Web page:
Many moons ago I wondered if it would be possible to take the remains of the people interred at the tomb back there and hold a ritual to honour their return. I do not want to have them reburied but just to have them placed inside the chamber for a short while.
So I e-mailed the curator to see if a visit would be possible.This would just be a low key visit, just to spend time with the bones and see if it felt right to continue with the project. The curator got back to me and we set a date.
On the 22nd of October I visited the remains with Kate, who is also interested in the whole idea of taking them back, arriving at 10 AM we entered the Museum and went to the reception, after a short wait we were taken to the cellar where the collections not on display are held. Feeling both nervous and excited at the same time we went down the stairs and found a table with the remains all laid out.

If there was an award for the coolest curator then I think it should go to Giles Guthrie, he was both informative and sympathetic to the reason for our visit. He allowed us to remove the bones from there bags and spend time handling them.
We spent over two hours talking and connecting with the spirit of these amazing artifacts, in amongst the bags of human remains was a collection of animal bones found in the central cist, deer, fox, sheep, ox and cat. the fox bone had been broken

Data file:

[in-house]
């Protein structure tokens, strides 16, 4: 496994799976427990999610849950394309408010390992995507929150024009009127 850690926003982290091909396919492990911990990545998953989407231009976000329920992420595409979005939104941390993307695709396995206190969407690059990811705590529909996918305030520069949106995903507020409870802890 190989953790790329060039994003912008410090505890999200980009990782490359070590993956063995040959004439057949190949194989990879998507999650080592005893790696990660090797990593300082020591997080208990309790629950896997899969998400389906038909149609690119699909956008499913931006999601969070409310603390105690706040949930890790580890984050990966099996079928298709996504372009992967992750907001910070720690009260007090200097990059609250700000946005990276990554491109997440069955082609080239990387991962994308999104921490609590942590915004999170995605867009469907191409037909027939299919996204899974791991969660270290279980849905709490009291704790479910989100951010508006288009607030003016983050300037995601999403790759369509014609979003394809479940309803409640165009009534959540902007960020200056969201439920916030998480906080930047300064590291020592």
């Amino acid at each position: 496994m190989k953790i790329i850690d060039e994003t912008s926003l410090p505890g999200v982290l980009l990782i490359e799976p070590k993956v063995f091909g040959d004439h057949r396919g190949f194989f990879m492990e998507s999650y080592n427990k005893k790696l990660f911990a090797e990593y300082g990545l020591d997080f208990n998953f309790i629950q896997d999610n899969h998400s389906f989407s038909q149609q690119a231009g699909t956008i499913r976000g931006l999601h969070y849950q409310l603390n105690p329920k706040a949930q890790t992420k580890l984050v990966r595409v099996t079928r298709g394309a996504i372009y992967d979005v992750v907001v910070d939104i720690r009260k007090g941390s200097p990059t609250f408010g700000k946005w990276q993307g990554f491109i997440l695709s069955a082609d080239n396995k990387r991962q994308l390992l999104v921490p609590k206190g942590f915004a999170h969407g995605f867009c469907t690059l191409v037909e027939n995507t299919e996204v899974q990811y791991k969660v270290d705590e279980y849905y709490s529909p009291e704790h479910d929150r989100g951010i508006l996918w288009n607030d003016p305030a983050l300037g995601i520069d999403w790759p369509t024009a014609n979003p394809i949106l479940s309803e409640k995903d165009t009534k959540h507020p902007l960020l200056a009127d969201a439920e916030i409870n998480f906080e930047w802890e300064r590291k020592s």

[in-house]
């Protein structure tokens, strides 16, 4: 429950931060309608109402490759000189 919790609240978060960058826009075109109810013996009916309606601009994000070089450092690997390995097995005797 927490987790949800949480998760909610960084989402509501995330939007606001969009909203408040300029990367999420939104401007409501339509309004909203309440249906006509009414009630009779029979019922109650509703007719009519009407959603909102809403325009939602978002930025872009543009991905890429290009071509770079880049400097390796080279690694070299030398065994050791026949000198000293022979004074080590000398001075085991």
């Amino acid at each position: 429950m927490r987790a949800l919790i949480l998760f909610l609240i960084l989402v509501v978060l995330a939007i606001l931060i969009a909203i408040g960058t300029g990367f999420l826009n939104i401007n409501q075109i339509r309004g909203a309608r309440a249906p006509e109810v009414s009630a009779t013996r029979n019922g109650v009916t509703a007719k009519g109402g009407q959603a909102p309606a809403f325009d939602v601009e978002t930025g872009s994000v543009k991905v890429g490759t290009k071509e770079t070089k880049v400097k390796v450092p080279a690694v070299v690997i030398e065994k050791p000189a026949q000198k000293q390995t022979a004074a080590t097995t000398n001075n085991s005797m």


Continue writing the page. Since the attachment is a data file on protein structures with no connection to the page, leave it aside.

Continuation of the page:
open to remove the marrow.

The human remains included jaw bones from 6 year old and 18 month old children, male bones showing signs of rheumatic changes in the joints and bones from the foot of a woman.
The fragment of a thigh bone which shows signs of cremation held my attention, holding it in my hand I felt a strong connection and could almost smell the fire.

Also on the table was a skull which was on display at the church, the information on this says “A skull of a man from an ancient grave (not Coldrum)".

Of the 22 human remains excavated we have only tracked down these held at Maidstone but I am currently in talks with the Natural history museum to find out where the rest could my be held, my investigations on both the internet and with Archaeological societies turned up information on a skull being carbon dated at the moment, and there is evidence that some of the finds from post world war one excavations where taken to London, but the storage was bombed during the blitz and so lost forever.
A recent article on the Female skull and the fatal wound to t
he cranium has been found but more investigation is needed to locate this also.

During our visit we talked about the idea of returning the remains for a ritual to Giles and he confirmed that he would support our request and had no problem at all with allowing them to leave the Museum for that purpose.
The Story continues .......

Love and Unrest /|\